The Floating Palace

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Strange as it may seem, when pondering the luxury built into the Titanic, I find it to be a contradiction. White Star Lines wanted new larger ships to take maximum advantage of the profit generated by the flow of immigrants heading to America. As one who has studied the Titanic saga from all angles, I conclude that the need for luxury had more to do with satisfying the ego of J. Bruce Ismay than any need to build a floating palace. Yet, the loss of life that terrible night in 1912 can be tied directly to the luxurious appointments demanded by Ismay. It was his directive to remove 32 lifeboats so that his ultra-rich passengers would have more space to stroll on the first class promenade deck. Boats that could have saved 2080 souls were missing when 1512 people died as Titanic sank.

Suites for first class passengers cost as much as $5,000 in 1912, about $270,000 in today’s dollars. Those suites were multi-room apartments complete with separate accommodations for servants and attendants. The level of luxury was better than the finest European lodging. Appointments in the suites included fine wooden furniture, soft comfortable beds, tasteful wall decors, and museum quality artwork. If they chose to remain indoors a passenger occupying these suites would be unaware they were on a ship at sea.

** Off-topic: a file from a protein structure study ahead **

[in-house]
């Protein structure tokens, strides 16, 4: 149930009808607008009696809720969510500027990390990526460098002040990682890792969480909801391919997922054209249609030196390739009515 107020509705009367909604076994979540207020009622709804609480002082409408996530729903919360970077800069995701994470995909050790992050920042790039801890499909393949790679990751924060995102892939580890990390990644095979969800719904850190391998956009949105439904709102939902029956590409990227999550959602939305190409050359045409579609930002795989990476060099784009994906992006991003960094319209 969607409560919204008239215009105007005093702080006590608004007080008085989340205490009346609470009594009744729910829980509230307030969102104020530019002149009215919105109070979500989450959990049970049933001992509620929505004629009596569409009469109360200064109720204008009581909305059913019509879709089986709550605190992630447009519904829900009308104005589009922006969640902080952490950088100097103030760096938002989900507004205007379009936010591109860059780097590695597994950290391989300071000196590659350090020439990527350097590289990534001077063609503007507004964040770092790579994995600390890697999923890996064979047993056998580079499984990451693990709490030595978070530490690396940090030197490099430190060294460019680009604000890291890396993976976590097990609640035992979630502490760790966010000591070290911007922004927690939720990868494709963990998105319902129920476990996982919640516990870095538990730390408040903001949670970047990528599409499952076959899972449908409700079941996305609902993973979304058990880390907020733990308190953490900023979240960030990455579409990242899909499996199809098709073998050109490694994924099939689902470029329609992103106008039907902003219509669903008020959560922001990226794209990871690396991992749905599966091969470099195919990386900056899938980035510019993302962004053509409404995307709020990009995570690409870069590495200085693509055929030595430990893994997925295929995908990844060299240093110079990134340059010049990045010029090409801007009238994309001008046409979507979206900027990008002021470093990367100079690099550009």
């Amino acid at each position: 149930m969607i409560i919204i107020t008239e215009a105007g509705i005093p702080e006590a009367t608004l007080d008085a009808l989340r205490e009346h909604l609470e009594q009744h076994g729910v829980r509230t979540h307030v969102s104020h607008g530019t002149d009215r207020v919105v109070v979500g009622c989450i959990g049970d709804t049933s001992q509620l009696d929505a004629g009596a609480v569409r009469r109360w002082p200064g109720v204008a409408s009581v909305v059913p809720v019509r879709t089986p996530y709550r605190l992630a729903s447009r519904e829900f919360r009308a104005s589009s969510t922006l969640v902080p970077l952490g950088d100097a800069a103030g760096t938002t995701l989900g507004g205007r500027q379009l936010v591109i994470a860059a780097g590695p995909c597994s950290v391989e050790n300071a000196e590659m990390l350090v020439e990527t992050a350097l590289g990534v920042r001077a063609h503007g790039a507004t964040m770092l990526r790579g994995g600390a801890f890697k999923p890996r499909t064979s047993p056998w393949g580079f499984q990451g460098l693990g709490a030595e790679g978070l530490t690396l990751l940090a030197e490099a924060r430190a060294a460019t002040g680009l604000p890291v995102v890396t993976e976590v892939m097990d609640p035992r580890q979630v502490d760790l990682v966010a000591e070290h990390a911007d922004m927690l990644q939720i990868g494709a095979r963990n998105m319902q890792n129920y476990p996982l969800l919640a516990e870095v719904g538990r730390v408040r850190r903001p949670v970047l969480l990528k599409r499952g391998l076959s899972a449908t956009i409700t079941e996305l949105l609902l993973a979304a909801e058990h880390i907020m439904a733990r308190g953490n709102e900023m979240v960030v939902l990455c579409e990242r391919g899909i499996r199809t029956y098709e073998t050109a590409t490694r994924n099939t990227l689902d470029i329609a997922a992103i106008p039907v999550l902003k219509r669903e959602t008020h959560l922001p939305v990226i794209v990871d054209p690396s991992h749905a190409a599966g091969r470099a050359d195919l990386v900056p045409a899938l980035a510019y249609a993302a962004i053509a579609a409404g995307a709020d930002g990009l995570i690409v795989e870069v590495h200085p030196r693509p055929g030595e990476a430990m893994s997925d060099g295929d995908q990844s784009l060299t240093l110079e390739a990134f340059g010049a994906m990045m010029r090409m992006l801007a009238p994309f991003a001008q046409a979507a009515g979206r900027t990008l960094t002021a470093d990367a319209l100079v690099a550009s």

Ismay wanted nothing but the finest for his ‘best’ passengers because that is what he expected for himself. Chefs from top restaurants were recruited, and the finest food available stocked Titanic’s pantries and refrigerators. Fresh cut flowers were placed on each table in the first class dining room. Carpets were ankle deep in softness. The grand staircase was said to rival that found in the palace at Versailles. (The one pictured here is from the Olympic) Dog walkers took pampered pets to the third class deck to relieve themselves. Great care was taken to ensure that first class passengers were not inconvenienced by the sight of the rabble traveling in steerage.

To give some credit to White Star Lines, the accommodations provided for third class steerage passengers, although many notches below first and second class where the best available. These passengers were served good food in their own dining room, had their own clean bathroom facilities, and had their own deck to stroll about the ship. One assumes they didn’t mind sharing it with a few dogs.

In subsequent articles I will begin to explore the many individuals who were significant to Titanic’s creation and operation. Prepare to be surprised by some of what you’ll read.

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